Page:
James Carville has resurfaced with another strategic warning to Barack Obama. You’ll recall that a few months ago, Carville let loose about the President’s political problems. He fumed that Obama should “fire everybody,” bring in a new team, shake things up.
What about a CEO’s major illness? This information will likely affect price of the company stock and leadership succession. Shareholders would certainly want information about their CEO’s condition. This conflicts with the notion of personal privacy and the CEO’s understandable reluctance toward disclosure. Steve Jobs’s case is particularly instructive. No CEO was more intimately identified, or more important to his company. Because of his well-known penchant for privacy, the medical facts in Jobs’s case are not completely clear.
Recall a posting of mine from the summer, concerning a July 4th Associated Press item saying that at his first hearing in June, Mladic had drawn his finger across his throat toward the Bosnian-Muslims in the public gallery. Knowing that if this had really happened, there would have been wide coverage and footage (since it’s exactly the kind of behavior the media and public look for in the Serb Villain we’ve constructed), a reader named Nikole combed through reports from the June hearing. There was nothing. Except this: an AP item with a female Bosnian-Muslim “victim” boasting that she made the menacing gesture toward Mladic.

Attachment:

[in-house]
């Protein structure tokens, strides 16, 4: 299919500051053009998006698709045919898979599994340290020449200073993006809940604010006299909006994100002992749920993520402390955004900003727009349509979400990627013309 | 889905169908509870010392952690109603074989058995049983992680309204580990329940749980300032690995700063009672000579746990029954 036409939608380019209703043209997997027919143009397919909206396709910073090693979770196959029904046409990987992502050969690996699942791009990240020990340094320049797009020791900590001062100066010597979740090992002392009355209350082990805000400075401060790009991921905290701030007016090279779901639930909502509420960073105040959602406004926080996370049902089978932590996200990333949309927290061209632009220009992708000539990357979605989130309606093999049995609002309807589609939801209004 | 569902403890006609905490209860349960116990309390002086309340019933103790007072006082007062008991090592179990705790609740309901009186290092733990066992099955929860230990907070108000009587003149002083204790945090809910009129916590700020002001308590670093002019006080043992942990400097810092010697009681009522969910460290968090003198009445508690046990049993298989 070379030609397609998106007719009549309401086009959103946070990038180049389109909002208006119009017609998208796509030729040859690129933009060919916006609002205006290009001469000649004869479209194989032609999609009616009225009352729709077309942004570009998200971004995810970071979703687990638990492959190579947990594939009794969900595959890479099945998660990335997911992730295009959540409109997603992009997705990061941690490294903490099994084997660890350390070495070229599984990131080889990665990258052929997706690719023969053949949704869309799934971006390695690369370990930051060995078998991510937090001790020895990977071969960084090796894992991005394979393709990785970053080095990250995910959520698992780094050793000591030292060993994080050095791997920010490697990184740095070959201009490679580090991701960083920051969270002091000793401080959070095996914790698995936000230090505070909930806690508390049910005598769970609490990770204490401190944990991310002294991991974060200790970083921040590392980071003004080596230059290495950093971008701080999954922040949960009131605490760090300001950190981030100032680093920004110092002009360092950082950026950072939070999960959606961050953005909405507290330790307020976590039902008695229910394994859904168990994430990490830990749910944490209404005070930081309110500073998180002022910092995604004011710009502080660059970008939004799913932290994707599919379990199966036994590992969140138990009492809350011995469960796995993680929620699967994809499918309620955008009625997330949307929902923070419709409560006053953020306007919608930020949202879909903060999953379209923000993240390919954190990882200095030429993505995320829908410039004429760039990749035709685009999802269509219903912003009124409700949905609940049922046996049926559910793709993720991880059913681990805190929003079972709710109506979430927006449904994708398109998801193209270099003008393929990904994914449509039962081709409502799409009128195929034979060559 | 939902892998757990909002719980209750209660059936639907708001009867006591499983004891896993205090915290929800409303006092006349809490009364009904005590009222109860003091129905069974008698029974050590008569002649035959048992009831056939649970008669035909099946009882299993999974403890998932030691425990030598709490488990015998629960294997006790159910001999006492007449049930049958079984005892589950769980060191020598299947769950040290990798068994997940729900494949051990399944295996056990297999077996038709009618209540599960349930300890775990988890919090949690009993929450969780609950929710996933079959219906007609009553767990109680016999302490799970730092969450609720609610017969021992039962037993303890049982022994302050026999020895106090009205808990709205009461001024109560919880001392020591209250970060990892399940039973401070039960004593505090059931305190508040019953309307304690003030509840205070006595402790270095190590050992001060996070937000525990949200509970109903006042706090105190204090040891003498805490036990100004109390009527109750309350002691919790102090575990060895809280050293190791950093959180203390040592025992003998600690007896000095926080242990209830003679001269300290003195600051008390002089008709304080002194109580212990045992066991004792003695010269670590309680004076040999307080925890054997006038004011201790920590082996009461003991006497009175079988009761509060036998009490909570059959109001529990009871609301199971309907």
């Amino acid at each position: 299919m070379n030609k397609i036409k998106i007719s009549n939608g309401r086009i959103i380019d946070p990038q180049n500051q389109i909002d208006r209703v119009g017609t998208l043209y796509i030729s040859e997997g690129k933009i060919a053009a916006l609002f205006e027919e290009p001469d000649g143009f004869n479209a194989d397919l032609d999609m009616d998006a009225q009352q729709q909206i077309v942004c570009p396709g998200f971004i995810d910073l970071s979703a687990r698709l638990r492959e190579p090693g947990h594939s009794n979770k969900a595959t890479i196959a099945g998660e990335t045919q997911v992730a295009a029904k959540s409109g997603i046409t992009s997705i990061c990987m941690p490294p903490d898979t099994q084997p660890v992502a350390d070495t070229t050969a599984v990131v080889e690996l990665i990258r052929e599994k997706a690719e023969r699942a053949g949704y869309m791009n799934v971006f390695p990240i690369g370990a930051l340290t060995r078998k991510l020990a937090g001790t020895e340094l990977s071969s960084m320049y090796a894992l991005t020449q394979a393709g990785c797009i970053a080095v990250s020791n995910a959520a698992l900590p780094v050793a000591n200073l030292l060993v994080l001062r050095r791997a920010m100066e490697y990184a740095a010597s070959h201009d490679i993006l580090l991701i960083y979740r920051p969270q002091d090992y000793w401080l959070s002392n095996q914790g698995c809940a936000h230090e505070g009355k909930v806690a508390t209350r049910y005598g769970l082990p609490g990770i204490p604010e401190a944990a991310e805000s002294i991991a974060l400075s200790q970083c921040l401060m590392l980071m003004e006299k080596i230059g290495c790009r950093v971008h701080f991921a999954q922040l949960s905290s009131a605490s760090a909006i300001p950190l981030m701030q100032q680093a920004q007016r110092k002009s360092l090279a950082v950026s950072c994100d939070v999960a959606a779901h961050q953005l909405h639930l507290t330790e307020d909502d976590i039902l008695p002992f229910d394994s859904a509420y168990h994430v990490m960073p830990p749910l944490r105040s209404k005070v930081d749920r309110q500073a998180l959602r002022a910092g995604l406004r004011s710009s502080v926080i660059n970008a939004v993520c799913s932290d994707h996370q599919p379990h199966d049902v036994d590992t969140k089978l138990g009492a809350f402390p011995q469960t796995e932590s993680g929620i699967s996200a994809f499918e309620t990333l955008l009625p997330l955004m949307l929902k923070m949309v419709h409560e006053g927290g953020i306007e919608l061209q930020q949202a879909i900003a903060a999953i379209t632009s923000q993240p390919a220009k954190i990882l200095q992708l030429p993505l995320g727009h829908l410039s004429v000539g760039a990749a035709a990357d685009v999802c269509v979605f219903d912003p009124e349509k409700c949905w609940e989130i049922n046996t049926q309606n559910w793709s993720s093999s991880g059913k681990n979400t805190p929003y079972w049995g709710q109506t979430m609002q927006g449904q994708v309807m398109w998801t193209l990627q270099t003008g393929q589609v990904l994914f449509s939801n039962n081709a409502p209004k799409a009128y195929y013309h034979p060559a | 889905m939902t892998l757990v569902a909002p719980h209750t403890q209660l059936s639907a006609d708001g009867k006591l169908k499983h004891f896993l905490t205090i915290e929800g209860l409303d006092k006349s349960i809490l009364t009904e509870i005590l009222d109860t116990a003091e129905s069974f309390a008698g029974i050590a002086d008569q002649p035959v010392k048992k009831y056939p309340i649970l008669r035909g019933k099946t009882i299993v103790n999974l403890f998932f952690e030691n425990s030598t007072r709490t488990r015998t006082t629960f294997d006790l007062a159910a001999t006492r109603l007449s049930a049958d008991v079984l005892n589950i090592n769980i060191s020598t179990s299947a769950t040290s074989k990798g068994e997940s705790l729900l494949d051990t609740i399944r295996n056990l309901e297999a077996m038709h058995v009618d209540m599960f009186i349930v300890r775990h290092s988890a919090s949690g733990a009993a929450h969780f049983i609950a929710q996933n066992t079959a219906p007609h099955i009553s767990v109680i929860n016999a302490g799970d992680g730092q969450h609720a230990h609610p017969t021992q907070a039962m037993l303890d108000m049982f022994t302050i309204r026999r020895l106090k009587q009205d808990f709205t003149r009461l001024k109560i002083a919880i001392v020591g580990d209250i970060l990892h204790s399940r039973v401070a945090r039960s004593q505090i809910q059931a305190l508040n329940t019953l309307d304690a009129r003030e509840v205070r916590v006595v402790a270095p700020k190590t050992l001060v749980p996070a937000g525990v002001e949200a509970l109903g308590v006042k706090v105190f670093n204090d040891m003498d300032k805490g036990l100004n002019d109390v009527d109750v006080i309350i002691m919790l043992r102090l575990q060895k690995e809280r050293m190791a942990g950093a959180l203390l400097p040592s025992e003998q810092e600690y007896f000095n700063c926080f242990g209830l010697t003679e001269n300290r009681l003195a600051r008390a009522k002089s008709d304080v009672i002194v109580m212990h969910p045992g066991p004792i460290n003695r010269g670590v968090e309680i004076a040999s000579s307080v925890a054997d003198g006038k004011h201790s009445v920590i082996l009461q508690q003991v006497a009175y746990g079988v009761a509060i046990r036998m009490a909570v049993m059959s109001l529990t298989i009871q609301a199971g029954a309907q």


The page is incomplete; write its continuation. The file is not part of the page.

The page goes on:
Today is Simchat Torah. This year Gilad Shalit Comes Home with Tears of Joy Mixed With Bitter Tears of Sorrow. What else is new? you’d rightly ask. The Jewish state has paid an exorbitant price to reaffirm the Jewish maxim that all of Israel are responsible for each other and Jews world over are going to dance with the Torah with more joyfully and committedly than usual. They understand instinctively that this sense of mutual responsibility carries the key to Jewish survival. When one part of the Jewish world falters, the other is there to pick up the slack. This aspect of Jewish history has long been celebrated. Less celebrated is the role the rejuvenated slacker plays in strengthening the tiring hands of those who helped them. Time and again the enthusiasm of the Jews rediscovering their religion serves as an adrenaline shot to the jaded comfortable communities. This has been the case of the Spanish/Portuguese survivors in the Netherlands. This had been the case of the Holocaust survivors in Israel and America and this is the case with the post Soviet Jewry today. Let us not forget, Simchat Torah the holiday used by Soviet Jews to demonstrate their willingness to pay any price for the privilege of remaining a Jew.
Even before he saw a doctor; before he was able to embrace his parents after more than five years in captivity, Israeli soldier Gilad Shalit was paraded before cameras in Egypt for a televised interview.
When I stopped my car at an intersection on Friday night, I heard yelling from the car behind me. It was hard to make out what the commotion was about until the car pulled up to the next lane. The young driver, his face contorted with hate and rage, was yelling at me, “F— Israel! F– ISRAEL!” Apparently he had seen the sticker on my car’s back bumper: “I Stand with Israel.”